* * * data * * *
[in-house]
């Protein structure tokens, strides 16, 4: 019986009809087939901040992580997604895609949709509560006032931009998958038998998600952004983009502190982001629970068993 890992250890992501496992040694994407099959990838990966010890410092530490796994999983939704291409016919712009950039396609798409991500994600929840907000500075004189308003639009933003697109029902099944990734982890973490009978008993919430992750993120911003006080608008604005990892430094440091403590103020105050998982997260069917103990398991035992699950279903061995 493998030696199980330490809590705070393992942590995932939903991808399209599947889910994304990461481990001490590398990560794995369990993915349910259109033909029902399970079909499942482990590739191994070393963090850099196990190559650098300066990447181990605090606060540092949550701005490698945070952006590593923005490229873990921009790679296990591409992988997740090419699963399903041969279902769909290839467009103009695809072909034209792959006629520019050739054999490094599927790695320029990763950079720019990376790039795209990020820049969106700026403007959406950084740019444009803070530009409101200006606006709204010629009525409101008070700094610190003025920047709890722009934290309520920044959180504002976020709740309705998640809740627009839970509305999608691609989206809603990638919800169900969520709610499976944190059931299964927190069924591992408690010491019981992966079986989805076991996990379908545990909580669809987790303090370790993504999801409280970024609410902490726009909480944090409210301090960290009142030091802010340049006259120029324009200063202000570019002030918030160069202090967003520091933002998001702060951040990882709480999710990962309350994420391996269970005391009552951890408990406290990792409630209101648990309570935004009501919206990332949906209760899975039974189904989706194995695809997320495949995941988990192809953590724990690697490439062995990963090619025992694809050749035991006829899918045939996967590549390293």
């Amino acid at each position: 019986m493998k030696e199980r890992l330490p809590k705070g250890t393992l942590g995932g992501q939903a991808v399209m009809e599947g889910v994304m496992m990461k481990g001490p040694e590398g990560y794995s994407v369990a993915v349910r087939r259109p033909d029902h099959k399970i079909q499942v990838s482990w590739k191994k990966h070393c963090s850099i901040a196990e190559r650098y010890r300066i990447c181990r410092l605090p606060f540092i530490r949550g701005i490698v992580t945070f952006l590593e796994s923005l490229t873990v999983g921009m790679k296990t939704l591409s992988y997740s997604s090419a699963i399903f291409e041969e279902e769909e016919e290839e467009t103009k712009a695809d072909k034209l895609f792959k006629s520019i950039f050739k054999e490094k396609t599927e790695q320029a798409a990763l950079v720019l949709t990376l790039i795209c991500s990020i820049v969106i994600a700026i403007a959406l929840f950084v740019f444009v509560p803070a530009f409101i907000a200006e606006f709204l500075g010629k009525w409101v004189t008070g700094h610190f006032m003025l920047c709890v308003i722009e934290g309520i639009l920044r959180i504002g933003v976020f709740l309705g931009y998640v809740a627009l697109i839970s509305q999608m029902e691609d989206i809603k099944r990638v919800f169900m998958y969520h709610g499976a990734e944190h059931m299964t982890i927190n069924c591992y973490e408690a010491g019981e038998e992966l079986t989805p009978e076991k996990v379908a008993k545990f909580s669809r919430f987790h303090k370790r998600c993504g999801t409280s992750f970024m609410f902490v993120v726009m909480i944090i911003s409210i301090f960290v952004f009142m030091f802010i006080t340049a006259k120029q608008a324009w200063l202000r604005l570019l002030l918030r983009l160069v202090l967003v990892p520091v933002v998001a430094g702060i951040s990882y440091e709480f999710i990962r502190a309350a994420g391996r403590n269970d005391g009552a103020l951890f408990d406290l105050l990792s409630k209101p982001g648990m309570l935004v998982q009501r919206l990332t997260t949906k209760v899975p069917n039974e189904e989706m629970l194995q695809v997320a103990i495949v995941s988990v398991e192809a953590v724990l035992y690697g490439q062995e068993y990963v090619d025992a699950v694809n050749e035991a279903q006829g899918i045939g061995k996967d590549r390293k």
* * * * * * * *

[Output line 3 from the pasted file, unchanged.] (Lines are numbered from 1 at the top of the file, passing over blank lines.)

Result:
């Amino acid at each position: 019986m493998k030696e199980r890992l330490p809590k705070g250890t393992l942590g995932g992501q939903a991808v399209m009809e599947g889910v994304m496992m990461k481990g001490p040694e590398g990560y794995s994407v369990a993915v349910r087939r259109p033909d029902h099959k399970i079909q499942v990838s482990w590739k191994k990966h070393c963090s850099i901040a196990e190559r650098y010890r300066i990447c181990r410092l605090p606060f540092i530490r949550g701005i490698v992580t945070f952006l590593e796994s923005l490229t873990v999983g921009m790679k296990t939704l591409s992988y997740s997604s090419a699963i399903f291409e041969e279902e769909e016919e290839e467009t103009k712009a695809d072909k034209l895609f792959k006629s520019i950039f050739k054999e490094k396609t599927e790695q320029a798409a990763l950079v720019l949709t990376l790039i795209c991500s990020i820049v969106i994600a700026i403007a959406l929840f950084v740019f444009v509560p803070a530009f409101i907000a200006e606006f709204l500075g010629k009525w409101v004189t008070g700094h610190f006032m003025l920047c709890v308003i722009e934290g309520i639009l920044r959180i504002g933003v976020f709740l309705g931009y998640v809740a627009l697109i839970s509305q999608m029902e691609d989206i809603k099944r990638v919800f169900m998958y969520h709610g499976a990734e944190h059931m299964t982890i927190n069924c591992y973490e408690a010491g019981e038998e992966l079986t989805p009978e076991k996990v379908a008993k545990f909580s669809r919430f987790h303090k370790r998600c993504g999801t409280s992750f970024m609410f902490v993120v726009m909480i944090i911003s409210i301090f960290v952004f009142m030091f802010i006080t340049a006259k120029q608008a324009w200063l202000r604005l570019l002030l918030r983009l160069v202090l967003v990892p520091v933002v998001a430094g702060i951040s990882y440091e709480f999710i990962r502190a309350a994420g391996r403590n269970d005391g009552a103020l951890f408990d406290l105050l990792s409630k209101p982001g648990m309570l935004v998982q009501r919206l990332t997260t949906k209760v899975p069917n039974e189904e989706m629970l194995q695809v997320a103990i495949v995941s988990v398991e192809a953590v724990l035992y690697g490439q062995e068993y990963v090619d025992a699950v694809n050749e035991a279903q006829g899918i045939g061995k996967d590549r390293k």